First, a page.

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Harry Potter and the Methods of Rationality…
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Harry Potter and the Methods of Rationality

by Eliezer Yudkowsky

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1791199,401 (4.26)2
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» See also 2 mentions

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I've read fanfic before, and am typically entertained/amused by the twists and turns that people come up with. However, I simply found it impossible to finish reading this. I got halfway through (and btw, 1000 pages? Really?) .. and have now deleted this from my nook. ( )
  LaurieGienapp | Dec 8, 2017 |
This is almost perfect so I'm going to point out a few flaws: Yes, it does get boring for a while towards the end. I really don't know what Harry's casual racism was supposed to do for the story. And that weird transphobic r*pe joke in the omake files 3. Yes, I know it's supposed to be funny, haha, haha.
...yet somehow all that didn't influence my opinion enough to give less than 4 stars. Yes, most of the story is REALLY good. ( )
  kthxy | May 6, 2016 |
I can't recommend this enough. The amount of cleverness put into writing this - with all the plot twists, foreshadowing, real-life lessons - is simply awesome. ( )
2 vote PeterParameter | Jan 17, 2016 |
Wow, I can't believe it ever got finished. 1900 pages of Harry's first year at Hogwarts, in a rationalist AU where he was raised by an Oxford professor. Imagine Ender Wiggins dropped into Hogwarts and you'll have most of the idea. I like the rationalism. I like the world of HP. I love the loving snark about the Potterverse, which is very clever and sharp in places. I love the (slightly up itself) 'we will destroy Death and make the world a better place'. And actually, it was remarkably well plotted, for an episodically released fan fic - things learnt earlier in the book turn out to be important and useful and everything comes together in a coherent whole. Even if I'm a _little_ bit sad that Spoiler really was an unredeemed bad guy, because he was So Cool. A bit cliched in places, a bit flabby in places (I never really got on with the endless battles), but clever and fun and page turning. ( )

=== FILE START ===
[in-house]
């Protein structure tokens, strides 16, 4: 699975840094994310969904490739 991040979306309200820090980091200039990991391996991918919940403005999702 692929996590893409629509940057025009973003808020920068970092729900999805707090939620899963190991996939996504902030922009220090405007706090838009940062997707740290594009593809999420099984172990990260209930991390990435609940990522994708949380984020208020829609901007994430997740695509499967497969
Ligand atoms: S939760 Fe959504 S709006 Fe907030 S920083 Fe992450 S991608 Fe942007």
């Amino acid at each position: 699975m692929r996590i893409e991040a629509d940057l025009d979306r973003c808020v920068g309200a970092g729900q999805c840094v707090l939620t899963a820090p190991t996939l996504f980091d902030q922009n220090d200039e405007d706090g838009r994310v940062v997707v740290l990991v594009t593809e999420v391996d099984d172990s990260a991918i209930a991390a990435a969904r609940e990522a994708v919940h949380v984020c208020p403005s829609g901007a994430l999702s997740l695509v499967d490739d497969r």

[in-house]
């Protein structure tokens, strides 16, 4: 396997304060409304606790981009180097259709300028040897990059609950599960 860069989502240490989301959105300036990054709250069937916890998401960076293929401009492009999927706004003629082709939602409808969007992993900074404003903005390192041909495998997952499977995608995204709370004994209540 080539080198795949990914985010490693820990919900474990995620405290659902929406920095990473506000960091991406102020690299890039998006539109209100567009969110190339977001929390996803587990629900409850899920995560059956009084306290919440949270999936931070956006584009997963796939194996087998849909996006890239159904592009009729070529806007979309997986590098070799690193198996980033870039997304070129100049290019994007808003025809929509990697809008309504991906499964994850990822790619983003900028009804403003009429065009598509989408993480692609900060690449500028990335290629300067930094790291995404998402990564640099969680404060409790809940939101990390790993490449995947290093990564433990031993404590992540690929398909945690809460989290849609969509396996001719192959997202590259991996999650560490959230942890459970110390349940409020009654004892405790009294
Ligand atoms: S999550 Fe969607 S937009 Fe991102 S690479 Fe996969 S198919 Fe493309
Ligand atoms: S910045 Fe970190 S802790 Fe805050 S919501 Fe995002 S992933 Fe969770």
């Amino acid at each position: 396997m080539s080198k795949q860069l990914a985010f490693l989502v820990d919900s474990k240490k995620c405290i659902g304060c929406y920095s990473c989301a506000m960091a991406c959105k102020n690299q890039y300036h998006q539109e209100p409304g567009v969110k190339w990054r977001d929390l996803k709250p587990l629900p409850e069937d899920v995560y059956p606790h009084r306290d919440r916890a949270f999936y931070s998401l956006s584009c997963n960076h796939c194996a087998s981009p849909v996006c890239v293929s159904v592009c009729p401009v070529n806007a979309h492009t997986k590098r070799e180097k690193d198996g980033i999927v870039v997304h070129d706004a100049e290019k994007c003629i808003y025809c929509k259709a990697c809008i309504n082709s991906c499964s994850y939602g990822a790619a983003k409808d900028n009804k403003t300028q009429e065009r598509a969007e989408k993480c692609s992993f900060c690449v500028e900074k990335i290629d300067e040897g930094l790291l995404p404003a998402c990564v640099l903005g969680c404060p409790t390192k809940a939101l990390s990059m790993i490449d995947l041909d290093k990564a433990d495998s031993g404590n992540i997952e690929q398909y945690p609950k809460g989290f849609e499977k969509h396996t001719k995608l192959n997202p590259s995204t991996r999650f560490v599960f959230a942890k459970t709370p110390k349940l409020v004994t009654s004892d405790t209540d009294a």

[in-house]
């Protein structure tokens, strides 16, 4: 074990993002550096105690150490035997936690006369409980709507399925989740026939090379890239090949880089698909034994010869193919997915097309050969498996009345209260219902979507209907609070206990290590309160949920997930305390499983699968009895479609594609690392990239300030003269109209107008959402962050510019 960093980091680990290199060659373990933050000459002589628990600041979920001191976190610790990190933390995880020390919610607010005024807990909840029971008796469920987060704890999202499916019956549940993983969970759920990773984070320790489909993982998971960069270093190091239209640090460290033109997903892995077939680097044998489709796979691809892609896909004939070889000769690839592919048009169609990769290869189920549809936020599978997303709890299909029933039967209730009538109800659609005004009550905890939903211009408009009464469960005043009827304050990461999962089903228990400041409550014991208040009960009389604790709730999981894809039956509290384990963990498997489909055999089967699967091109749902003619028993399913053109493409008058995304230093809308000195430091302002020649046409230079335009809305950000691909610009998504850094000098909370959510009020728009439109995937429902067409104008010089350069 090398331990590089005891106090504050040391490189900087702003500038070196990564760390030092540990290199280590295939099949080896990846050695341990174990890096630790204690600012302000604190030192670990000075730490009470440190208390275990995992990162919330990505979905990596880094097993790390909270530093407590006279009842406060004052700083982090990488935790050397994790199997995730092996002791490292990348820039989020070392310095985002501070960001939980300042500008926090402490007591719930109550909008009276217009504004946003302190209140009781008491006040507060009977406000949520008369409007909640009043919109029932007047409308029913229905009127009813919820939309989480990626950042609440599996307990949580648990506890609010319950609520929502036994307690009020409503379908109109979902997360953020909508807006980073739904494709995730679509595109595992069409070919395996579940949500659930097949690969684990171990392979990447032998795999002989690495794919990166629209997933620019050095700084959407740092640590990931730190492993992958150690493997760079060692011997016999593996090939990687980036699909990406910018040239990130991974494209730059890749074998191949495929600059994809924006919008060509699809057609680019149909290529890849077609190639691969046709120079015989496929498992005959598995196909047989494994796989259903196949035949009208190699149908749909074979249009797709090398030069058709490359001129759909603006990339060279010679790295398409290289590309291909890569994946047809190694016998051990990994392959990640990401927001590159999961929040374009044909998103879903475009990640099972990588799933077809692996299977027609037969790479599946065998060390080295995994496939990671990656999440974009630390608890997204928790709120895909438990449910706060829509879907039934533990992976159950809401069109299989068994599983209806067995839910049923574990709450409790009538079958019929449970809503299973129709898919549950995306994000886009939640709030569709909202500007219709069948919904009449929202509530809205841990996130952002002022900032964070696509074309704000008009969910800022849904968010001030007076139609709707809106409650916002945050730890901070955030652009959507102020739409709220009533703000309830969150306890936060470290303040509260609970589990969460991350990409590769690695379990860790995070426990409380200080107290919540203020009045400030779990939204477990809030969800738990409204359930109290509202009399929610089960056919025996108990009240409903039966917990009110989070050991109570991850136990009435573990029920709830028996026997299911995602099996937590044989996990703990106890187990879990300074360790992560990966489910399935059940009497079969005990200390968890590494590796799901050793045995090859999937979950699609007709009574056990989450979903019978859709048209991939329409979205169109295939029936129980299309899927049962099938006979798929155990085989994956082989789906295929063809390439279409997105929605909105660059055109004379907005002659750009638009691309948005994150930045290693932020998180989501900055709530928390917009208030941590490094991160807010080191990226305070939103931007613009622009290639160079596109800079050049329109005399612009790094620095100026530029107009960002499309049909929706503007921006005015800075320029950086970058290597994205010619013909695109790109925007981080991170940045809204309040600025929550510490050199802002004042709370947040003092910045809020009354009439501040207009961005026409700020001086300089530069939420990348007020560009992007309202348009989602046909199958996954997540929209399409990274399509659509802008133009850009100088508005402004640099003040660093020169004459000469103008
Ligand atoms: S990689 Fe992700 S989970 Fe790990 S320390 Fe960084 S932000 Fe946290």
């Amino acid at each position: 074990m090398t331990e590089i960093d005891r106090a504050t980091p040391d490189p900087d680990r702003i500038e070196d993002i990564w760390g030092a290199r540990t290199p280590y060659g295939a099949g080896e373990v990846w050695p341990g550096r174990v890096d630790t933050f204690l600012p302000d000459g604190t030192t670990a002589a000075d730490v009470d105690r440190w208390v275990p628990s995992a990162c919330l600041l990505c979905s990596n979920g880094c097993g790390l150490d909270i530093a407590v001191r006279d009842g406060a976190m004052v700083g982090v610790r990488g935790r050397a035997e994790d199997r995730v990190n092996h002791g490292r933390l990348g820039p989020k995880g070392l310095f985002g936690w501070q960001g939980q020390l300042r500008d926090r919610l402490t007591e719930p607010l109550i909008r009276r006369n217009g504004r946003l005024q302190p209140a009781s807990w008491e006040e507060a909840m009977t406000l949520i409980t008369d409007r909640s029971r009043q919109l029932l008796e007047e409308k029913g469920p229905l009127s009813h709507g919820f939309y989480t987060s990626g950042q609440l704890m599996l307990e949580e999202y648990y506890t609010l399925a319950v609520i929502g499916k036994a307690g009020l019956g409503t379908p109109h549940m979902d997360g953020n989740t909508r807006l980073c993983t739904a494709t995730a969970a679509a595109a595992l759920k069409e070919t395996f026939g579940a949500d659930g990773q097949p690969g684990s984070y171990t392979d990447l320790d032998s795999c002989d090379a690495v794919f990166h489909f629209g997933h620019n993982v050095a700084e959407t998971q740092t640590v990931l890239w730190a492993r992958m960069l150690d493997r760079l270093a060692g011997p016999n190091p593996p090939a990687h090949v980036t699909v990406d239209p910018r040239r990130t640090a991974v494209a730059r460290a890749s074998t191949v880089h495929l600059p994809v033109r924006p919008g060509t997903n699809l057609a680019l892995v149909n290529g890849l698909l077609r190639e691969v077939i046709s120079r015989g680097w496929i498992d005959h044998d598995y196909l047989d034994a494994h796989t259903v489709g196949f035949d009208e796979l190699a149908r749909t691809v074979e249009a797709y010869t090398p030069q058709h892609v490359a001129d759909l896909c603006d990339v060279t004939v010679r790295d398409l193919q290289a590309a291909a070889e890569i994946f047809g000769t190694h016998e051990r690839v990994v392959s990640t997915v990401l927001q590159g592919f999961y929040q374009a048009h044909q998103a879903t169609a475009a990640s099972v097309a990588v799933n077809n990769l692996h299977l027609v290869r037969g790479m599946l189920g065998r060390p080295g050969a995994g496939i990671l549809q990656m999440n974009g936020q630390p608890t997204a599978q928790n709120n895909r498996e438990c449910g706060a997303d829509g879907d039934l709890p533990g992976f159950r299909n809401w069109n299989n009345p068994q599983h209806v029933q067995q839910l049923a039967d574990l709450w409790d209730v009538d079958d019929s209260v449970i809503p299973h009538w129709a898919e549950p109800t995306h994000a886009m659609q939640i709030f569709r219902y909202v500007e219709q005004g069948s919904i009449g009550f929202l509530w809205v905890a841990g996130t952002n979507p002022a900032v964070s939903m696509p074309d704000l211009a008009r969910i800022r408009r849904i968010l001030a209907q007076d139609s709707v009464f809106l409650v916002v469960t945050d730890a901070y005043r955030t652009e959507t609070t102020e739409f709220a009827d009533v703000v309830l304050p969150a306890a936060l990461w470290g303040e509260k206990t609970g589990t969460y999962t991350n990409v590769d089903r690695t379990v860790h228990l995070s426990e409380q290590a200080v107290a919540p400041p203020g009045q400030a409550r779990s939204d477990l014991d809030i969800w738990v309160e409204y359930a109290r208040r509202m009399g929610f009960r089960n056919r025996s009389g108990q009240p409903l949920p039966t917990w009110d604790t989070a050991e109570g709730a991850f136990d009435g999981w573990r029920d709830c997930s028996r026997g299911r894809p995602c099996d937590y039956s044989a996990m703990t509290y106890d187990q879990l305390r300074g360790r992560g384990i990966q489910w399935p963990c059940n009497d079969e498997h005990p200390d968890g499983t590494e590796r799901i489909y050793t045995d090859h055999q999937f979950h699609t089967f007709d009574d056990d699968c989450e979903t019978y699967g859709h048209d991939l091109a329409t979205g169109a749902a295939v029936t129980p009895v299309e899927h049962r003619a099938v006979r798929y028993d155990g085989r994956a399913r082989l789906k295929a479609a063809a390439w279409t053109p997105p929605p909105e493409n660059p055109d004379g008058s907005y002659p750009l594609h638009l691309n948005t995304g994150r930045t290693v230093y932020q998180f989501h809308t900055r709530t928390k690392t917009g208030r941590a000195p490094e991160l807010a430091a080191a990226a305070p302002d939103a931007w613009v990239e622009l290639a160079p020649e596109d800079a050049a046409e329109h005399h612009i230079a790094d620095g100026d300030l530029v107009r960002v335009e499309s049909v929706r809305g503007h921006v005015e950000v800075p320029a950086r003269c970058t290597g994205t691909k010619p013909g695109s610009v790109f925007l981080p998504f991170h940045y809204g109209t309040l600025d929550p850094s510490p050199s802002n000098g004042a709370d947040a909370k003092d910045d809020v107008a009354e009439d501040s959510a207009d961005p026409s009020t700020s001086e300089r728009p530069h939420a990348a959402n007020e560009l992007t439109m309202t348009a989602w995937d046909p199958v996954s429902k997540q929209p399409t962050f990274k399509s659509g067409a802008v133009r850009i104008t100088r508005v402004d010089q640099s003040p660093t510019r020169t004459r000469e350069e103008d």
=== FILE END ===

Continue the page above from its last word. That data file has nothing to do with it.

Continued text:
1 vote atreic | Apr 20, 2015 |
Marking that I have finished reading this book seems weird. In half a month, another story arc is scheduled to be published, and the author is rewriting many of the earlier chapters. So, for the sake of clarity, let me note that, at the time of writing this review, chapter 85 was the last published chapter.

The book takes you on a journey unlike any other. Eliezer is as much concerned with having cutting edge cognitive research integrated into the plot as having a good story and well built characters. The beginning of the book is simply wonderful. It presents a very strong conflict between the scientific mind of reinvented Harry Potter with the incredibly weird and convoluted world of JK Rowling's magic. Harry's tries to comprehend this world are something that gives this work full five stars. Yet, with all this wonderful inner conflicts, this is still a work of fanfic and it shoots itself into the foot and, half way through, suddenly switches the direction into the world of battle magic, where Harry comes up with clever Muggle artifacts to outwit other wizards. The premise is still working and these chapters are definitely necessary for advancing the plot, but rather tedious to parse. Pages and pages of turn-by-turn fighting sequences just to get to the description of a gizmo-of-the-week that Harry invented to finish off the battles in one way or another. The tediousness of reading these chapters took away one star from this work.

Since this is a work in progress, probably there was least work done on the latest chapters so it is possible that Eliezer will fix these problems and in the end have a wonderful work that succeeds in disentangling the secret laws of JK Rowling's magic along those of the human cognition.

I would go so far to put this work on recommended reading list for all high school students since it gives them insight into very distant topics in a palatable form. ( )
  leo8 | Mar 28, 2014 |
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